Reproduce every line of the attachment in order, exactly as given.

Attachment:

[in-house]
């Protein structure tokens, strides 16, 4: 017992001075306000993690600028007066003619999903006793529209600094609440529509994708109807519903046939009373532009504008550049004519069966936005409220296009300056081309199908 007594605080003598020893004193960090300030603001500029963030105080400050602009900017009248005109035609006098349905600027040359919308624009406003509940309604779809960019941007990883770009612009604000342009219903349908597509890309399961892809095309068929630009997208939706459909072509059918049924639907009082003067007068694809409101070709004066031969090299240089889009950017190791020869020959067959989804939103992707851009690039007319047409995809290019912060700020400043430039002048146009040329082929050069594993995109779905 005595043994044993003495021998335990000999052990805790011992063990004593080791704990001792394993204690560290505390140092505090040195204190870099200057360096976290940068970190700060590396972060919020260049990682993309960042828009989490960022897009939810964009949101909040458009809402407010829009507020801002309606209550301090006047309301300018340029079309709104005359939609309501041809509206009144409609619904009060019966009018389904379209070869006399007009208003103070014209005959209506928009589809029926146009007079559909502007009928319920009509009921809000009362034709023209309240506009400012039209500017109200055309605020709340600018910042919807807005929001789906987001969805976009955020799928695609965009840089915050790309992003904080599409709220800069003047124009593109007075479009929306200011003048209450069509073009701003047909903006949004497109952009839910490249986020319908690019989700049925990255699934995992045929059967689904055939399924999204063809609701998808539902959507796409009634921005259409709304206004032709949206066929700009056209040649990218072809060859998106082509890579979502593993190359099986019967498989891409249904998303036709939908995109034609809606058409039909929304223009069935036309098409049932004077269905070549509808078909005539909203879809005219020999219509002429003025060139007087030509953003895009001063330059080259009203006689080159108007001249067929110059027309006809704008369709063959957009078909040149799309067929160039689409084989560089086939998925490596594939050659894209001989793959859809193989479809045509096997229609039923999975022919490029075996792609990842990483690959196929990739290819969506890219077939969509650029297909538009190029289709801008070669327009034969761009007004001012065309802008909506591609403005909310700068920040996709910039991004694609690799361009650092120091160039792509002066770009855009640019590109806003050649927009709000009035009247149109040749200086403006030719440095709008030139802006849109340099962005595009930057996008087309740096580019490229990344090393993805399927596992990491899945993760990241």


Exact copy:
[in-house]
């Protein structure tokens, strides 16, 4: 017992001075306000993690600028007066003619999903006793529209600094609440529509994708109807519903046939009373532009504008550049004519069966936005409220296009300056081309199908 007594605080003598020893004193960090300030603001500029963030105080400050602009900017009248005109035609006098349905600027040359919308624009406003509940309604779809960019941007990883770009612009604000342009219903349908597509890309399961892809095309068929630009997208939706459909072509059918049924639907009082003067007068694809409101070709004066031969090299240089889009950017190791020869020959067959989804939103992707851009690039007319047409995809290019912060700020400043430039002048146009040329082929050069594993995109779905 005595043994044993003495021998335990000999052990805790011992063990004593080791704990001792394993204690560290505390140092505090040195204190870099200057360096976290940068970190700060590396972060919020260049990682993309960042828009989490960022897009939810964009949101909040458009809402407010829009507020801002309606209550301090006047309301300018340029079309709104005359939609309501041809509206009144409609619904009060019966009018389904379209070869006399007009208003103070014209005959209506928009589809029926146009007079559909502007009928319920009509009921809000009362034709023209309240506009400012039209500017109200055309605020709340600018910042919807807005929001789906987001969805976009955020799928695609965009840089915050790309992003904080599409709220800069003047124009593109007075479009929306200011003048209450069509073009701003047909903006949004497109952009839910490249986020319908690019989700049925990255699934995992045929059967689904055939399924999204063809609701998808539902959507796409009634921005259409709304206004032709949206066929700009056209040649990218072809060859998106082509890579979502593993190359099986019967498989891409249904998303036709939908995109034609809606058409039909929304223009069935036309098409049932004077269905070549509808078909005539909203879809005219020999219509002429003025060139007087030509953003895009001063330059080259009203006689080159108007001249067929110059027309006809704008369709063959957009078909040149799309067929160039689409084989560089086939998925490596594939050659894209001989793959859809193989479809045509096997229609039923999975022919490029075996792609990842990483690959196929990739290819969506890219077939969509650029297909538009190029289709801008070669327009034969761009007004001012065309802008909506591609403005909310700068920040996709910039991004694609690799361009650092120091160039792509002066770009855009640019590109806003050649927009709000009035009247149109040749200086403006030719440095709008030139802006849109340099962005595009930057996008087309740096580019490229990344090393993805399927596992990491899945993760990241």